Skip to main content
European Commission logo print header

NanoSTARS imaging for STEM cell therapy for arthritic joints

Article Category

Article available in the following languages:

New imaging system helps to optimise stem cell therapy for arthritis

Stem cells offer a promising therapeutic avenue for osteoarthritis, but current imaging techniques struggle to assess the efficacy of treatment. An EU-funded project developed a new technique able to image stem cells at clinically relevant levels.

Health icon Health

Arthritis is a crippling condition and the most prevalent disease in the world. Osteoarthritis, caused by the gradual wearing of cartilage in joints over time, affects around 10% of the global population. There are roughly 70 million patients in Europe alone. Yet there is still no effective cure. Most treatments focus on alleviating symptoms and do not restore form or function. Stem cells present one promising therapeutic avenue, offering a unique opportunity to regenerate injured cartilage. This therapy is hampered though, by an inability to detect successful engraftment in real time using conventional imaging techniques. “The promise of stem cell treatments is restrained by the lack of knowledge of where the cells go and what they do in humans,” explains Martin Leahy, chair of Applied Physics at the University of Galway.

Restrictions in current technologies

Current imaging technologies cannot detect items smaller than 1/200th of the tissue depth, and stem cells have low intrinsic contrast, which makes them difficult to see. “This restricts progress on their healing properties and safety,” says Leahy. Leahy coordinated the EU-funded STARSTEM project, which proposed an innovative new imaging technique able to capture human stem cells at clinically relevant levels. STARSTEM introduced the use of gold nanostars, which absorb 10 times more light than conventional dyes and help to pinpoint stem cells. “We were able to see mesenchymal stem cells (MSC) and extracellular vesicles (EV) deep in sheep knees, the best model of human knee osteoarthritis, for several months after injection,” Leahy notes. MSCs are cells isolated from a mix comprising bone marrow, and EVs are tiny vesicles within MSCs.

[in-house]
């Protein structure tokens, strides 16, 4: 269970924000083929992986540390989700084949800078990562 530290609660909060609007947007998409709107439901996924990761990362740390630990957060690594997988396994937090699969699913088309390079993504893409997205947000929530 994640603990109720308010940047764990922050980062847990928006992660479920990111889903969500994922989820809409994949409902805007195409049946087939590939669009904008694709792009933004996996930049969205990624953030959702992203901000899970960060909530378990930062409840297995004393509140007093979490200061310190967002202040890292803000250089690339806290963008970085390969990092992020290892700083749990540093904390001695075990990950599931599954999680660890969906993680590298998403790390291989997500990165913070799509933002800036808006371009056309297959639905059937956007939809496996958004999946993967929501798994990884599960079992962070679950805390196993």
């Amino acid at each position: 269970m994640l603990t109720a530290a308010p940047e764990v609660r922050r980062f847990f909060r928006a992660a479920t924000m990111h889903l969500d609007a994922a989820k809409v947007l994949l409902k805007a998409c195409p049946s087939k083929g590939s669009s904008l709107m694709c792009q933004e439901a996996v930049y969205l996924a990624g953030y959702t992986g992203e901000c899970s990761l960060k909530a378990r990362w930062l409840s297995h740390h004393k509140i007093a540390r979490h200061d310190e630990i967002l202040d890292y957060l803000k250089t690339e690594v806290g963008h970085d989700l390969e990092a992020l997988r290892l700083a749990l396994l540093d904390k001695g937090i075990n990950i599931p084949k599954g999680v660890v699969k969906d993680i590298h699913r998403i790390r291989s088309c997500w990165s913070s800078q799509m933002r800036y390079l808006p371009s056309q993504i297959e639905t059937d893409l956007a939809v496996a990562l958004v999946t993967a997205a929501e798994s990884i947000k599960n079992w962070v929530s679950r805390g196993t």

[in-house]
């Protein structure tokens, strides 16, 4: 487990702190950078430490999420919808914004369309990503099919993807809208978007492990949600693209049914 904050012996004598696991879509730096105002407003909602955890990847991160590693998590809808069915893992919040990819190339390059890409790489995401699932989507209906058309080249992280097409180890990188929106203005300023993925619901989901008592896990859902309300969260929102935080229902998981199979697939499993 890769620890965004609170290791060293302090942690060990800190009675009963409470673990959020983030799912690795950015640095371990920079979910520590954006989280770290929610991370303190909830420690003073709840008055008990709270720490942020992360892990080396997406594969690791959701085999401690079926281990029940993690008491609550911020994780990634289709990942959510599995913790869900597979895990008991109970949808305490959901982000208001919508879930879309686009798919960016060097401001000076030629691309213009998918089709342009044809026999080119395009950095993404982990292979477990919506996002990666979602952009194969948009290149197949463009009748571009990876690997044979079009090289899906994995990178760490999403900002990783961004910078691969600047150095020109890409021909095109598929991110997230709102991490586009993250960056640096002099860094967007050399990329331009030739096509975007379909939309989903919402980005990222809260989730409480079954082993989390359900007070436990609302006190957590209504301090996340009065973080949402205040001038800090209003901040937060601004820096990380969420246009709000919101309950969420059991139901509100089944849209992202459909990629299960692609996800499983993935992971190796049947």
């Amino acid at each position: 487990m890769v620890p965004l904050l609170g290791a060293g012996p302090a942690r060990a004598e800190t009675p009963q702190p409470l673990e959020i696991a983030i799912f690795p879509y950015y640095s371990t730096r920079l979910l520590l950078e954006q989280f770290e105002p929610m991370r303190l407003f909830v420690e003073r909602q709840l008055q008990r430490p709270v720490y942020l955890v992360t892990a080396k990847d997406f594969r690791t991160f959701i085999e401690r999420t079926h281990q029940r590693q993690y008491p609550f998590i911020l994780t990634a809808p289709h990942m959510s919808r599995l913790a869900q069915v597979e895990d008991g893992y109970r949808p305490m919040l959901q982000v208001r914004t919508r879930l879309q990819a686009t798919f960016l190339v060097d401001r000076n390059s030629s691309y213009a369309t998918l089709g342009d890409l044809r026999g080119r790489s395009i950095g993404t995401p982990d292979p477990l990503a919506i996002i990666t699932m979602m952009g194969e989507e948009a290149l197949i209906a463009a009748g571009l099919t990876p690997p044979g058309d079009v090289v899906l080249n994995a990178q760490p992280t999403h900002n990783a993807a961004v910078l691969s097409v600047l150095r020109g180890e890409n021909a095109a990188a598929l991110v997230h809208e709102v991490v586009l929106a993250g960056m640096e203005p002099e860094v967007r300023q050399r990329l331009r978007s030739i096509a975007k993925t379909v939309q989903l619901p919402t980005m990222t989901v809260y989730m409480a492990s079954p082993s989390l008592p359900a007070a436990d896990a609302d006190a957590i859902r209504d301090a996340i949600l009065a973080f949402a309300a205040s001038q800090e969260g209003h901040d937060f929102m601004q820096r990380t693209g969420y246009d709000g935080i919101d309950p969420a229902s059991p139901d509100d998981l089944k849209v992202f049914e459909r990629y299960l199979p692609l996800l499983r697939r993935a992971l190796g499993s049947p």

Imaging with nanotechnology

STARSTEM aimed to harness and improve the properties offered by photoacoustic imaging, a non-invasive system that uses lasers to construct images of tissue – and other substances – under the skin. Nanomaterials possess certain properties which enable them to enhance this kind of imaging system. The STARSTEM researchers internalised gold nanostars into stem cells, which enhance contrast and improve deep-tissue imaging. “The STARSTEM nanostars were optimised to provide the greatest energy deposition and hence photoacoustic contrast of any particle,” Leahy explains. “The energy deposited in the nanostars causes the surrounding cells and tissue to vibrate more than with any other particle, so they become more easily visible with the photoacoustic system,” he adds. The team optimised every part of the imaging process, allowing them to detect the smallest number of MSCs and EVs at clinically relevant depths. Through a series of trials, they were able to find the optimal size and shape of gold nanoparticles to improve the imaging contrast. These advances allowed the team to maximise the uptake of stem cells while ensuring no toxic effects.

A pathway to regenerative medicine

The advances could help scientists better understand how stem cells work, and aid in the transition from preventative to regenerative medicine. This branch of medicine aims to create methods to repair or replace lost cells. Both MSCs and EVs are thought to trigger healing and support tissue repair within the body. The STARSTEM team is now aiming to test their gold nanostars in clinical trials.

Keywords

STARSTEM, stem cells, arthritis, regenerative, medicine, nanotechnology, nanomaterials, gold, vesicles, nanoparticles

Discover other articles in the same domain of application